In a study at Ohio University, young adults were asked to predict the success of people entering new careers, based on information provided about those job applicants.
The results suggest that people subconsciously predict career success for those with names that more closely match the gender stereotype associated with a profession. Those whose names did not fit the occupation stereotypes might have a hard time landing particular jobs.
In an early project, Bruning, who has spent 20 years studying the psychology of names, found that these types of name stereotypes begin as early as kindergarten. The new study suggests those assumptions follow children into adulthood.
It has been shown that a name can influence what other people think about you, without actually knowing you. You might want to consider this when you are selecting the best baby name for your child. We have all done it at one stage or another. We hear a the name of a person that we do not know and instantly we start to draw a picture in our mind of that person just based on their name.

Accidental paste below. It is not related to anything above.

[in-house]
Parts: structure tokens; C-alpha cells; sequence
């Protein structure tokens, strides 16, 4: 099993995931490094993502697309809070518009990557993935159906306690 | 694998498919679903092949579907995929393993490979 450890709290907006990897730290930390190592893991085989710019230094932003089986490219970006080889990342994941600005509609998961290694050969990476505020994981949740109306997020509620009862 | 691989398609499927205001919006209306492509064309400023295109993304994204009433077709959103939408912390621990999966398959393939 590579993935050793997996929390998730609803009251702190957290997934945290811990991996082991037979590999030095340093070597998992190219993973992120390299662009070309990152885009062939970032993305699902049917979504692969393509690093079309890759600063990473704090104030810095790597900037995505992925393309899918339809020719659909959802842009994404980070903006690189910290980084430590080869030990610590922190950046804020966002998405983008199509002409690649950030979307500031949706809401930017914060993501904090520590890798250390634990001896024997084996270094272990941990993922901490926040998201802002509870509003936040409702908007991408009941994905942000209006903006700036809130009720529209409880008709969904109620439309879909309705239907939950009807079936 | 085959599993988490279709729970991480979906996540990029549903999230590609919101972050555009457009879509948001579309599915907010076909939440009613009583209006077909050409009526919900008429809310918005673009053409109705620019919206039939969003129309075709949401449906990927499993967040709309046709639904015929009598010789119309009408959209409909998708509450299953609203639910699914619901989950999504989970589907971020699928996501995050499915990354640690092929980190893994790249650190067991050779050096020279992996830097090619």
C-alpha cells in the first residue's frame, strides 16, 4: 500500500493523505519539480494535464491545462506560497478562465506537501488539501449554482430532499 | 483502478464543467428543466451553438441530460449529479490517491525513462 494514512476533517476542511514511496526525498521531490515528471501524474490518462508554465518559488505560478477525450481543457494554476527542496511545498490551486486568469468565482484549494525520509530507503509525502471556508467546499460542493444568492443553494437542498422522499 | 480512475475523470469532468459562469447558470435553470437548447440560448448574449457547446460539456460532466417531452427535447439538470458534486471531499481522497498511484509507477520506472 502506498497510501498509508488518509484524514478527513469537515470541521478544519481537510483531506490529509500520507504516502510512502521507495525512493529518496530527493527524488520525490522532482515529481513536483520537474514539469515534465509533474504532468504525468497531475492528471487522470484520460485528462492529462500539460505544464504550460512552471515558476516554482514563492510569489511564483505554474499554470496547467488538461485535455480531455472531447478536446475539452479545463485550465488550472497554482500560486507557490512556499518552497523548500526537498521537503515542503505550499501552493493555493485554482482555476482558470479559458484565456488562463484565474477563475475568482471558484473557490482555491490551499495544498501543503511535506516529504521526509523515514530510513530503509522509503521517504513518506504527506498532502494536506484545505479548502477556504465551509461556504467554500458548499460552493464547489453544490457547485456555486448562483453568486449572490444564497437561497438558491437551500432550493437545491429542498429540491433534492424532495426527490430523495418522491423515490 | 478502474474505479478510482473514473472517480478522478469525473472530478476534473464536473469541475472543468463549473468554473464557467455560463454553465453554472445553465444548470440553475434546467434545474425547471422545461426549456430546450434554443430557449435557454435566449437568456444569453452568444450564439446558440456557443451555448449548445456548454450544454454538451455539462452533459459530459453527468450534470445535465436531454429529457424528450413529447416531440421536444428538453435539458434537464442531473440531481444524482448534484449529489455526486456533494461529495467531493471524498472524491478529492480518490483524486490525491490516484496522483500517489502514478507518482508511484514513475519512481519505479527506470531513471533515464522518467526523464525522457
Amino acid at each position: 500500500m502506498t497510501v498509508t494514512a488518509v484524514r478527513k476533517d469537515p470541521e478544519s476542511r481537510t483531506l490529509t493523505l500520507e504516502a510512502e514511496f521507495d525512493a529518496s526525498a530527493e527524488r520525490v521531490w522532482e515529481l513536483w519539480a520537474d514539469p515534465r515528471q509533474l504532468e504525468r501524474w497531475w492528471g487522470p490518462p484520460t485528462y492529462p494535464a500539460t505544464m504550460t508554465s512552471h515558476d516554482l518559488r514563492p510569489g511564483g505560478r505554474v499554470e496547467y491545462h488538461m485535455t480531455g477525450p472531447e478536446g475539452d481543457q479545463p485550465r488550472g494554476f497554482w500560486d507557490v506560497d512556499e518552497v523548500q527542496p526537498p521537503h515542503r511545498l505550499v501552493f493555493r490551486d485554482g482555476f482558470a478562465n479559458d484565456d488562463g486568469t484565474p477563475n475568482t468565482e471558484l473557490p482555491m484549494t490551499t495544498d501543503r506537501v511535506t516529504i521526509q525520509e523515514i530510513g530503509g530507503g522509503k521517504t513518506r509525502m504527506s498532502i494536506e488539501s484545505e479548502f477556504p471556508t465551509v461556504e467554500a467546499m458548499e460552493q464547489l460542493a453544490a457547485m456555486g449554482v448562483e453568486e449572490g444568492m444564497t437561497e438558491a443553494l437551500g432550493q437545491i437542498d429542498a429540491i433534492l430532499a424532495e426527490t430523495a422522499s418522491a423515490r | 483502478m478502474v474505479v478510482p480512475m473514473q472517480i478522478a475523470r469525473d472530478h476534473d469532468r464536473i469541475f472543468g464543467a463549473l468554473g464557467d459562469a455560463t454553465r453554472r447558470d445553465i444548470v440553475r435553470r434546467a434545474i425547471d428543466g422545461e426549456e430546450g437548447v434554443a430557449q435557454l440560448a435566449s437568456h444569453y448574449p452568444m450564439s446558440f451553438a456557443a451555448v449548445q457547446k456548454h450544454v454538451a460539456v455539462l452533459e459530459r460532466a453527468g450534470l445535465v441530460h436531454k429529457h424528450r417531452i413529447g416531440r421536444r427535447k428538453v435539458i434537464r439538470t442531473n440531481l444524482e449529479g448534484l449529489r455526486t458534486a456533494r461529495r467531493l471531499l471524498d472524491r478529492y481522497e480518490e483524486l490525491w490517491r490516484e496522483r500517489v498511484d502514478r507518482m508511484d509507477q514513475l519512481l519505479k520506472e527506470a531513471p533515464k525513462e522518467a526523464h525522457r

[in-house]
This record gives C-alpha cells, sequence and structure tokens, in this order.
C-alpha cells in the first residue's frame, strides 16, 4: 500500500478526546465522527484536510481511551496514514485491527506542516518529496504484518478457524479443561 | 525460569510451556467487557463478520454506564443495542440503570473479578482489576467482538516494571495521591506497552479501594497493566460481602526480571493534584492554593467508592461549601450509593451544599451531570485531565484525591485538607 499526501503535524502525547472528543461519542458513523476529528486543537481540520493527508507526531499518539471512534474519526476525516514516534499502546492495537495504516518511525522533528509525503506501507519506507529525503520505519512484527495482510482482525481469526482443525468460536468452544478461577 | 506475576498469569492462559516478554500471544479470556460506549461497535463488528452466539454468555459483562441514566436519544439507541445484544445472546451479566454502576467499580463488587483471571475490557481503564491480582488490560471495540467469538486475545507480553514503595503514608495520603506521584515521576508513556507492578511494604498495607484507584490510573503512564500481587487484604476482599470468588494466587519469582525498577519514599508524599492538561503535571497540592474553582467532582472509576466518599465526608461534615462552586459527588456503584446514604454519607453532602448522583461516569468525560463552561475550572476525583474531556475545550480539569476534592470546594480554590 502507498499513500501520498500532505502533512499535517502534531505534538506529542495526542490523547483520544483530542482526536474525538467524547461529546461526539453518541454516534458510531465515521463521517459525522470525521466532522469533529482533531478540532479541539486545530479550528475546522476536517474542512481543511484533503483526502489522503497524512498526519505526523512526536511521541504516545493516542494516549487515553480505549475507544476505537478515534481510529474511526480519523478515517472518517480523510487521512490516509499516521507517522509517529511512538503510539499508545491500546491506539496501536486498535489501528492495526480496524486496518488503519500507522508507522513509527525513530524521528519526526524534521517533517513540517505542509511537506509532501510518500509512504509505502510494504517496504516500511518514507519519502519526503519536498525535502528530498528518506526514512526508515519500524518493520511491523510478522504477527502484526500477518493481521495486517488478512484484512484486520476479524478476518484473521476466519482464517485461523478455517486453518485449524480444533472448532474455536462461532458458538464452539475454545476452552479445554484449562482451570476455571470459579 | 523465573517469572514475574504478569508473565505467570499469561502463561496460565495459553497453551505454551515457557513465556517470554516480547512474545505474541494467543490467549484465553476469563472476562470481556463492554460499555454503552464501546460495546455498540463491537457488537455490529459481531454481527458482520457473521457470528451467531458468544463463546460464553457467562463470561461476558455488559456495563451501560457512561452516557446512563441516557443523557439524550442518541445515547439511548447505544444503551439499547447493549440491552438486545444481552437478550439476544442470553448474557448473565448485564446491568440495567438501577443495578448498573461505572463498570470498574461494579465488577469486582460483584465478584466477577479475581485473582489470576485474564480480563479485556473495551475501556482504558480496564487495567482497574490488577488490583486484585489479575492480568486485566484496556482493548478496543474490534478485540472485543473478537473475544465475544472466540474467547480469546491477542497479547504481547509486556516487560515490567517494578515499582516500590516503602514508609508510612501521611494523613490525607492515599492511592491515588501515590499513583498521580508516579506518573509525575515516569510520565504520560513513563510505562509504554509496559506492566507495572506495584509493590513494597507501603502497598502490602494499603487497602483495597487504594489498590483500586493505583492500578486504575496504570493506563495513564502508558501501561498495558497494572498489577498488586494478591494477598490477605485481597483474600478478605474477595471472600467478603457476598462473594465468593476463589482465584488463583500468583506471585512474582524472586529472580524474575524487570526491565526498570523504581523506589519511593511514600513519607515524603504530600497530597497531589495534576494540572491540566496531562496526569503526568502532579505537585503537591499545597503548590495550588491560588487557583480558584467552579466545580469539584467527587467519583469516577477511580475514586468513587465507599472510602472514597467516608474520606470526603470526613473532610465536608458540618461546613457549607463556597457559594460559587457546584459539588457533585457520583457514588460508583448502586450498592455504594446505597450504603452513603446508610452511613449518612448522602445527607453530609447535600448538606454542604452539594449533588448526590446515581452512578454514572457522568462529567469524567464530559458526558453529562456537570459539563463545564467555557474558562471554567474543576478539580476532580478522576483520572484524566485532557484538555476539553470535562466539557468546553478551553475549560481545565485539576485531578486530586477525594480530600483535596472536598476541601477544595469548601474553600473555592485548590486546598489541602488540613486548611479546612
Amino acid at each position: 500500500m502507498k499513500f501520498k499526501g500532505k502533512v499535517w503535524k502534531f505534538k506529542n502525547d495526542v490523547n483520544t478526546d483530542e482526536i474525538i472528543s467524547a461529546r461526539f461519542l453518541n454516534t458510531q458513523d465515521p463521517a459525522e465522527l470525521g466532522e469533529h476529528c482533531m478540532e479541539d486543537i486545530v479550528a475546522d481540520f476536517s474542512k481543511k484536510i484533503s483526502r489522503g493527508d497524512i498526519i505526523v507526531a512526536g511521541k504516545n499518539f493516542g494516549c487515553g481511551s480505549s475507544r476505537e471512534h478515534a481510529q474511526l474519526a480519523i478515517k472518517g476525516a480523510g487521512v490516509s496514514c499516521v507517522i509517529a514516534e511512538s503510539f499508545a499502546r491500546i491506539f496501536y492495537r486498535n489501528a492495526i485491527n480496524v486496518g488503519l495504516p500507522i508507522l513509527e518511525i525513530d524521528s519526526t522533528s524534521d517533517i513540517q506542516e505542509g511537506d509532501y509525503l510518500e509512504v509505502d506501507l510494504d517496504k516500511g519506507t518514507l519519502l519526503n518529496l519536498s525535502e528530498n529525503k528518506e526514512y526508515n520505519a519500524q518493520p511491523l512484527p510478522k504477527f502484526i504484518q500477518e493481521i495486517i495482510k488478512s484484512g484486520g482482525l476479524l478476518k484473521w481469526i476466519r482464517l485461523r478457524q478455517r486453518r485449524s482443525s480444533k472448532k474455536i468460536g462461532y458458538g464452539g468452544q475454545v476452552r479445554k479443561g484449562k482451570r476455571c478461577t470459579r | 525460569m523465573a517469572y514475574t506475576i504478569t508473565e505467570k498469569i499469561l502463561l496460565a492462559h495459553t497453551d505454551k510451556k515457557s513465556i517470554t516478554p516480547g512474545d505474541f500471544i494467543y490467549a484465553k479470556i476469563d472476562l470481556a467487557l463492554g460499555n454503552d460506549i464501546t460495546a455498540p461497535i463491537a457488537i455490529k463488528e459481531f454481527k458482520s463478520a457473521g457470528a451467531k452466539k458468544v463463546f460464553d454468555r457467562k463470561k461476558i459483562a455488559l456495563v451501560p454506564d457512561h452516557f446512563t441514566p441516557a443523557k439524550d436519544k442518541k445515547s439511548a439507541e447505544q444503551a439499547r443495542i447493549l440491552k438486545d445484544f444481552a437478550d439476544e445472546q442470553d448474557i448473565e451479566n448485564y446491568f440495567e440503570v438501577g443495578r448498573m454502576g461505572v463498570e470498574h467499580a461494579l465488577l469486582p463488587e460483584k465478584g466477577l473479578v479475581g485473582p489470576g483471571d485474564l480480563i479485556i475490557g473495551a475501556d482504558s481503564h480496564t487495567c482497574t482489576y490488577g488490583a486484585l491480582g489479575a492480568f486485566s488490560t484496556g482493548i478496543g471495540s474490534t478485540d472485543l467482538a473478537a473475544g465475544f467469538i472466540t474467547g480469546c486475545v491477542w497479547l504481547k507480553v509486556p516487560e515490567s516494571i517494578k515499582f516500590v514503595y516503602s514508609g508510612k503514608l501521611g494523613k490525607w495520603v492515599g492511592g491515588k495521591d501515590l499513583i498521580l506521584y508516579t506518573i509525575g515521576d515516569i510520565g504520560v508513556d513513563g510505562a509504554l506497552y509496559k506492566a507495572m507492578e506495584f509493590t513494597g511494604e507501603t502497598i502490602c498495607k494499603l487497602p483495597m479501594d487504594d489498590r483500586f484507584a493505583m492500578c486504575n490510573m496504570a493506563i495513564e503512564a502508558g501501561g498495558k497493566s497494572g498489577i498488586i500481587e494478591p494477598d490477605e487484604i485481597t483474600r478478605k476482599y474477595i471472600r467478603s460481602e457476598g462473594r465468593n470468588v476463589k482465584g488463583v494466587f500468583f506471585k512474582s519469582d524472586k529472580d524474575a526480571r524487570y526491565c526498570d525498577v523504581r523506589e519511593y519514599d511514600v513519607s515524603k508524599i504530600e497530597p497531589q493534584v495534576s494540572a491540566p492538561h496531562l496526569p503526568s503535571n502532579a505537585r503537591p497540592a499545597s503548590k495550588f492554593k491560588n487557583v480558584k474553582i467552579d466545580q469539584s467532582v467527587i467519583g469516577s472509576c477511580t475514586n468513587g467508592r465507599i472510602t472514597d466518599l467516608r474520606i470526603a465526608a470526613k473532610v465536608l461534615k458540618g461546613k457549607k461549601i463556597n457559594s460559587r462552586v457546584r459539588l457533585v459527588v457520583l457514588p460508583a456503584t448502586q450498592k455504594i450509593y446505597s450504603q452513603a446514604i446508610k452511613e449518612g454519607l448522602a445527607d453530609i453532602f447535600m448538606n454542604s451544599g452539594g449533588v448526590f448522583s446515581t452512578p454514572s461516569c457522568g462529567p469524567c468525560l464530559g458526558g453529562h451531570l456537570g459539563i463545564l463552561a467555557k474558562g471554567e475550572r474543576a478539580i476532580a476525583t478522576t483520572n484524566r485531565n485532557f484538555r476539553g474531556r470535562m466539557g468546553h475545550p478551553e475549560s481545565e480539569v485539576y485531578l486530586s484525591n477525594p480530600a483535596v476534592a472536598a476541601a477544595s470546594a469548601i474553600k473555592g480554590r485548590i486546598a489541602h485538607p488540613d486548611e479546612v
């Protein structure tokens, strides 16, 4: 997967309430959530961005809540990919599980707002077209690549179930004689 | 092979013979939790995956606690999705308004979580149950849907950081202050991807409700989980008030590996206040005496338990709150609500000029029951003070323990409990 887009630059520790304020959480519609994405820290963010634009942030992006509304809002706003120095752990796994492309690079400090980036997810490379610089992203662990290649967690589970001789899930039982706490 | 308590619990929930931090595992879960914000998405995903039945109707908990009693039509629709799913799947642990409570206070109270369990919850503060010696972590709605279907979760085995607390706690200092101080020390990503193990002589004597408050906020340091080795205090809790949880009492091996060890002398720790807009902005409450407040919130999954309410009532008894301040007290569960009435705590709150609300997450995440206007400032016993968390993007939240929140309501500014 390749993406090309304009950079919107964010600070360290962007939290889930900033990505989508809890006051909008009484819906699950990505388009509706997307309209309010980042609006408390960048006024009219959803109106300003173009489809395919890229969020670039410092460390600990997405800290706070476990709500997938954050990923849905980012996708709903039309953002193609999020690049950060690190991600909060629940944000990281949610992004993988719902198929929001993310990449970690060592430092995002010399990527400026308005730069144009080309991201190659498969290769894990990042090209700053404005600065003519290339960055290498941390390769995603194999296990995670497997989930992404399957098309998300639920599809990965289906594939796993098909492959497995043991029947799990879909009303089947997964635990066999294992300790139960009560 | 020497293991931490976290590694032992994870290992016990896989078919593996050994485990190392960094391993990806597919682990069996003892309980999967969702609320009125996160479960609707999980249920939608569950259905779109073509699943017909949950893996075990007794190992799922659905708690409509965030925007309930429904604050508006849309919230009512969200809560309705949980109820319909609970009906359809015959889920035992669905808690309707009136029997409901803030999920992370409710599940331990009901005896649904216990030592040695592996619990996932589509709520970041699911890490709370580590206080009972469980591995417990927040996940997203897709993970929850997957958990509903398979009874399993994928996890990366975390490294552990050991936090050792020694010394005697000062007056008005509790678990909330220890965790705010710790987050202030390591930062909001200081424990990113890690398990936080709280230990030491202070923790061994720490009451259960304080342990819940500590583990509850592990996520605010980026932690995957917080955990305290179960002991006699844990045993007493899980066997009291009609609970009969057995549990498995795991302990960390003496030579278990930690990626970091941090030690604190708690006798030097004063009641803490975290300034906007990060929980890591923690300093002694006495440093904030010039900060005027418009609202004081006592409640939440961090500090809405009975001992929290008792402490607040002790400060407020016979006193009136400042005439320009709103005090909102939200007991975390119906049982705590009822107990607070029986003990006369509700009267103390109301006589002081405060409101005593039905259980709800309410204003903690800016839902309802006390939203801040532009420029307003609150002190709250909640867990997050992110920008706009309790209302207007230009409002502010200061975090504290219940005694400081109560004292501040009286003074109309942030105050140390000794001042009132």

If you are hoping to raise your little boy to be a plumber, electrician or truck driver, you can start him on the road to success with a traditionally masculine name like Howard, Harry or Bruno. Conversely, steering clear of traditionally feminine names, like Linda, Susan and Jessica, might give your little girl the competitive edge as a prospective fire fighter, police officer or welder.
All this shows how difficult it can be difficult to choose the best baby name for your child. There is so much to consider it can be very difficult to decide.